More coverage of Ontario Votes 2011
CBC Ottawa


Thumbnail image for Julie.JPGWhile the sun shone and a military band played, veterans and other officials gathered in front of the National War Memorial in Ottawa on Tuesday. The small group was there to commemorate Canada's most famous battle. Canadians took Vimy Ridge 96 years ago, on April 9th, 1917.

Standing among the veterans, wearing his blue beret and medals was Michael Blais. He runs Canadian Veterans Advocacy. Memorials are important for him, but these days they're often overshadowed by the issues he hears from veterans of much more recent conflicts.

Thumbnail image for Vimy parade.JPGLast month's federal budget included money for the Vimy memorial in France. There was also a bit more money to bury veterans. But Blais is still trying to figure out how modern-day soldiers will deal with budget cuts. He's concerned about the impact of 800 job losses.

"I think it's significant and I think what they haven't taken into consideration is a lot of our modern veterans who served in Afghanistan will be coming forward very shortly with help from Veterans Affairs Canada," said Blais.

When nine Veterans Affairs offices close across the country, Blais worries vets will need to seek help from workers more familiar with Employment Insurance and maternity leave benefits than veteran's claims.

"It all comes back to this issue of Service Canada not having the same skill, not having the same experience, not being as professional as those they've replaced from Veterans Affairs Canada," added Blais.

            MPP Peter Stoffer is the NDP Veterans Affairs critic. He says veterans - old and young, with various mental and physical health issues -- need people who understand their claims. But he says sometimes the vets need to deal with contractors.

"When the phones are busy and backed up, they send them over to a private company called Quantum, which is based out of Ottawa we find that rather sad, the fact is that should be real Veterans Affairs employees doing that work, not a contractor."

I made several calls, sent emails and even spoke to a Veterans Affairs Canada communications official at the Vimy commemoration. But I did not get any response to my requests for information or an interview.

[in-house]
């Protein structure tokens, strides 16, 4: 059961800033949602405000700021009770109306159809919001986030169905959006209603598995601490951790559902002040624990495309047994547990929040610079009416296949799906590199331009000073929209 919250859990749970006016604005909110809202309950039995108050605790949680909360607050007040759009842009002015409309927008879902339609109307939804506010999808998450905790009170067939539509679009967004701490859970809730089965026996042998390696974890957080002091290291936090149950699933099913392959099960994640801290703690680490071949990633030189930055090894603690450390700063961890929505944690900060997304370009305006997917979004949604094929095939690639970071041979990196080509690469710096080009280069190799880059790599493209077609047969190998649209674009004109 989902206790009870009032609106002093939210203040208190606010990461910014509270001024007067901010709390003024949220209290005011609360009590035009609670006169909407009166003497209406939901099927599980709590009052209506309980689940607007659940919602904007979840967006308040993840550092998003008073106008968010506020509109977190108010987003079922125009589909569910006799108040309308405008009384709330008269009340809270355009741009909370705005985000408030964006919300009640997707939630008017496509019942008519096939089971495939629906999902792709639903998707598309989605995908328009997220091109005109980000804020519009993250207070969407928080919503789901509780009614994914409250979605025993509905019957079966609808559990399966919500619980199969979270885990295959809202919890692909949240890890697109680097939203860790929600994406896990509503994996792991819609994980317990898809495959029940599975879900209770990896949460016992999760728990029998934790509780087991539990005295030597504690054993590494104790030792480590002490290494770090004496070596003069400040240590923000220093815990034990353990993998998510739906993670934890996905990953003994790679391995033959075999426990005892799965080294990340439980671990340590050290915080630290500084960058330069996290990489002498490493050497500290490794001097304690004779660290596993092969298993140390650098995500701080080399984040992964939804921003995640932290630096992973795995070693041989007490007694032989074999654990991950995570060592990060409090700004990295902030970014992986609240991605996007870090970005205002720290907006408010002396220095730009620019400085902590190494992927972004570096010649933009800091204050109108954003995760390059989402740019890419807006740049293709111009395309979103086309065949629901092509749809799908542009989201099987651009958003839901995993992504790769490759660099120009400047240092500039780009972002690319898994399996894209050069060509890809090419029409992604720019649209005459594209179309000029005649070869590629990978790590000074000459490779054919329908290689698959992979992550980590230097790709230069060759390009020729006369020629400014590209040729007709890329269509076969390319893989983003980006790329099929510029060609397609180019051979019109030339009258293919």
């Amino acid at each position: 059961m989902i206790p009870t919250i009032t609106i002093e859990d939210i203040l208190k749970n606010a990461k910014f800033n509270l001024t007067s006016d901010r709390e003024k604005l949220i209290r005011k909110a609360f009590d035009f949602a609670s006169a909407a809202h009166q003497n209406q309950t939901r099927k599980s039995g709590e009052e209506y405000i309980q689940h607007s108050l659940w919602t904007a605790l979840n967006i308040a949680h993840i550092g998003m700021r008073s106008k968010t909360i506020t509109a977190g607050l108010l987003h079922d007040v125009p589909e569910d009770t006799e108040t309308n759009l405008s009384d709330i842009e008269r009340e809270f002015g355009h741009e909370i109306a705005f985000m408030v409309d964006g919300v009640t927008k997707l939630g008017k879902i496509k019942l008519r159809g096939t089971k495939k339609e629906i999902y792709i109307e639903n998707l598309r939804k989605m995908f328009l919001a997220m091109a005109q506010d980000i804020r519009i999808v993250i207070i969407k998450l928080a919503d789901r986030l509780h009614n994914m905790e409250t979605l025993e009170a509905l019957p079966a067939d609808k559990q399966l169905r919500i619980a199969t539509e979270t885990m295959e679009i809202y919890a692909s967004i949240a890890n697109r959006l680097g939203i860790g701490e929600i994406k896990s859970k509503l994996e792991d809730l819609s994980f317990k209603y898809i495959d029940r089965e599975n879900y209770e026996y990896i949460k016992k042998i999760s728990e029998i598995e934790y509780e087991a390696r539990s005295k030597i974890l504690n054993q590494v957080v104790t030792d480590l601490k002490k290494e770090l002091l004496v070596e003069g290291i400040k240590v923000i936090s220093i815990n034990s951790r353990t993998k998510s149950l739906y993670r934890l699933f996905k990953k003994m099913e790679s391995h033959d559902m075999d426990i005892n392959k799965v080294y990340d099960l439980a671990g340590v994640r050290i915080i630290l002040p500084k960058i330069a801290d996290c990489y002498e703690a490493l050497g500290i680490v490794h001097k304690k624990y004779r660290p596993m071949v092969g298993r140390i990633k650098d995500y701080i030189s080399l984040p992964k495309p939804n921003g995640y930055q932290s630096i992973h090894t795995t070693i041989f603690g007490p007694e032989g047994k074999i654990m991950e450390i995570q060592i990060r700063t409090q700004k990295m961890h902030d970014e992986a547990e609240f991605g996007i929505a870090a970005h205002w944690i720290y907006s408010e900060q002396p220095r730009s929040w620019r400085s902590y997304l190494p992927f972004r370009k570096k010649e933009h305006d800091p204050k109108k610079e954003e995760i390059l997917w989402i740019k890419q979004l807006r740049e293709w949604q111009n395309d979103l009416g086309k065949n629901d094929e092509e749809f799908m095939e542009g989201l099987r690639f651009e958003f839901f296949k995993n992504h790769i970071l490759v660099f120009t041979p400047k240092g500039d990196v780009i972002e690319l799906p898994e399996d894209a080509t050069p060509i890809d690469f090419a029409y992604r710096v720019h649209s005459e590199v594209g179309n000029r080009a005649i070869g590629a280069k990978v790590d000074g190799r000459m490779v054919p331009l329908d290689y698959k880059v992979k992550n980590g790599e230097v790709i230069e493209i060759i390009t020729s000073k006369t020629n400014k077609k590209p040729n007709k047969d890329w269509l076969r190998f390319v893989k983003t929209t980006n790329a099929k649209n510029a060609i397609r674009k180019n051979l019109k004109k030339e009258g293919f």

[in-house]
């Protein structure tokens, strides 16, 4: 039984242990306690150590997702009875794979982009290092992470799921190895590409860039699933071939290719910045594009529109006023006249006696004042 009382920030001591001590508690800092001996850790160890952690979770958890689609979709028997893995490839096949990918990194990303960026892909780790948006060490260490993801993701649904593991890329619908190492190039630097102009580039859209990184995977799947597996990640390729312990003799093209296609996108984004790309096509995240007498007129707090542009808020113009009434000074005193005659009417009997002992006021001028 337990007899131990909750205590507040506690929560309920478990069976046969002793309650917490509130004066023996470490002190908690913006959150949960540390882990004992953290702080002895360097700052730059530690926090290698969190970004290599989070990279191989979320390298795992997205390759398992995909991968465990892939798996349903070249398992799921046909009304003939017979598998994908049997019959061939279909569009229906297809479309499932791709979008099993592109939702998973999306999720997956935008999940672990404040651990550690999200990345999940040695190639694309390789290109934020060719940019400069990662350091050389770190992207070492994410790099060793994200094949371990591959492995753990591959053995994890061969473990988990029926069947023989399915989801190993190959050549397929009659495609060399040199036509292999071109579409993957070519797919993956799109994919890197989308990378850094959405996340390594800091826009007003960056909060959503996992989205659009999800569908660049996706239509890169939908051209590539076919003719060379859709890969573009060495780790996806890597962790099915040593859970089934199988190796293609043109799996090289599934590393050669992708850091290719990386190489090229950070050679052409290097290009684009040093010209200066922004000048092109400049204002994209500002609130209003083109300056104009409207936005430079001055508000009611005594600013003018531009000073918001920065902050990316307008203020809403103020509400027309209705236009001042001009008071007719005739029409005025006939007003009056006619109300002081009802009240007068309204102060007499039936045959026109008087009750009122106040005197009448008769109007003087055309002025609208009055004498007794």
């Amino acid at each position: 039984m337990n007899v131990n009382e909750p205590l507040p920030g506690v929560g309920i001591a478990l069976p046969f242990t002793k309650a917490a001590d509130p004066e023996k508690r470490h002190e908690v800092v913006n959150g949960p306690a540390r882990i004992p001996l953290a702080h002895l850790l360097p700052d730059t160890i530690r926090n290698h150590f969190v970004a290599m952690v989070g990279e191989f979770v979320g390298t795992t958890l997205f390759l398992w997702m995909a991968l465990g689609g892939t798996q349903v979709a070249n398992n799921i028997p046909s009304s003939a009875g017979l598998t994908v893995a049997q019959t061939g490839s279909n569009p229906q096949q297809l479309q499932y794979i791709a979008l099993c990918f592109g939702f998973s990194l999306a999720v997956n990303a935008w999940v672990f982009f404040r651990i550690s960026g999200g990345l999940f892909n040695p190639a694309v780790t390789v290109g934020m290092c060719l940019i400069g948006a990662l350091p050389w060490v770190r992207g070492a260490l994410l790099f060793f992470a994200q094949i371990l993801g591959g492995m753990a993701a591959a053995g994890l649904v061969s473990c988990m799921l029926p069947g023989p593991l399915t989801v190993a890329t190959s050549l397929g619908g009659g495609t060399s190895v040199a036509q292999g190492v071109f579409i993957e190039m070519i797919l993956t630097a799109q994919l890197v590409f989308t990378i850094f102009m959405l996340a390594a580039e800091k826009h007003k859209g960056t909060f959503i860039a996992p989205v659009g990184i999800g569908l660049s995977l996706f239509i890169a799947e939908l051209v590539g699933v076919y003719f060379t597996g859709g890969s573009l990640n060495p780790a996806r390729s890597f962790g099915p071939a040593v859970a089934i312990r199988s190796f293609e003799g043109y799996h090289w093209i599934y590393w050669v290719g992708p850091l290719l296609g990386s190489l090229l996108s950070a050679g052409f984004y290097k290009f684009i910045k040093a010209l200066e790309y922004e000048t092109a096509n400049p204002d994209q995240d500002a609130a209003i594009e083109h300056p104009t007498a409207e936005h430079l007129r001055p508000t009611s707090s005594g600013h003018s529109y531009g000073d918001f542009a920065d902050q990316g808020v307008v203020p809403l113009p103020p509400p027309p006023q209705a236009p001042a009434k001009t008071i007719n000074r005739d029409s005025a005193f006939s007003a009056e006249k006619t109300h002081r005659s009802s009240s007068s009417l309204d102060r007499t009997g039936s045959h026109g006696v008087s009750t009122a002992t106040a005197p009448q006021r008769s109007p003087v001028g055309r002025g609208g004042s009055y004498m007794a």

A statement from Treasury Board says the department is introducing meaningful back-office modernization that is improving service to Canadians while respecting taxpayer dollars.

Highest form of public service


I've never been to war, but if I went, I'd want Majors Steve Nolan and Mark Campbell to have my back.  Most people don't imagine military officers to be the soft, sensitive types. But maybe they should. These men recognized in their Afghan interpreter a kindred spirit. And they've each gone out of their way to bring Mohammad Rahman and his family to Canada and to help them settle here and build a successful new life. This welcome has included hugs and tears.

 Major Mark Campbell was in charge of the Operational Mentor and Liaison Team in Afghanistan in 2008. His job was to oversee the training of hundreds of Afghan National Army soldiers. He had to communicate with Afghan commanders. Mohammad Rahman, or Froggy as he was known to the NATO soldiers, was Campbell's head interpreter. Campbell says Rahman was a master at cultural and linguistic interpretation.

"He was incredibly effective, even with the language and I guess the cultural sensitivity side of things. He saved me so many times from myself."

But the professional relationship between Campbell and Rahman ended on the day Campbell stepped on an improvised explosive device in the Panjwaii District of Afghanistan. Then, the relationship became personal. Rahman, a former medic in the Afghan army ran to Campbell's aid. He tore up his own shirt to make tourniquets. Campbell's legs were gone so he tied the rags around his major's thighs. Next he set up an I-V and moved Campbell to safety.

"This man was died, 99 per cent," recalled Rahman. "The person two times gone to the shock and no bleeding. Then a lot of bullets, mortars coming."

Rahman says he cried for two days after Campbell was flown off for treatment. Campbell was profoundly injured. It would be four years before the two men would find each other again.

Over his months convalescing back in Canada, Campbell did what he could to help Rahman and his family immigrate to Canada. He made calls, sent letters, consulted with his M-P. But he never knew if Rahman was safe.

By the next time they spoke, in May 2012, they were both at home in Canada.

Rahman, his wife and seven children are now permanent residents in Ottawa. They came here after several death threats from the Taliban. They immigrated on a special federal program for Afghan Nationals who've worked for the Canadian government for at least one year.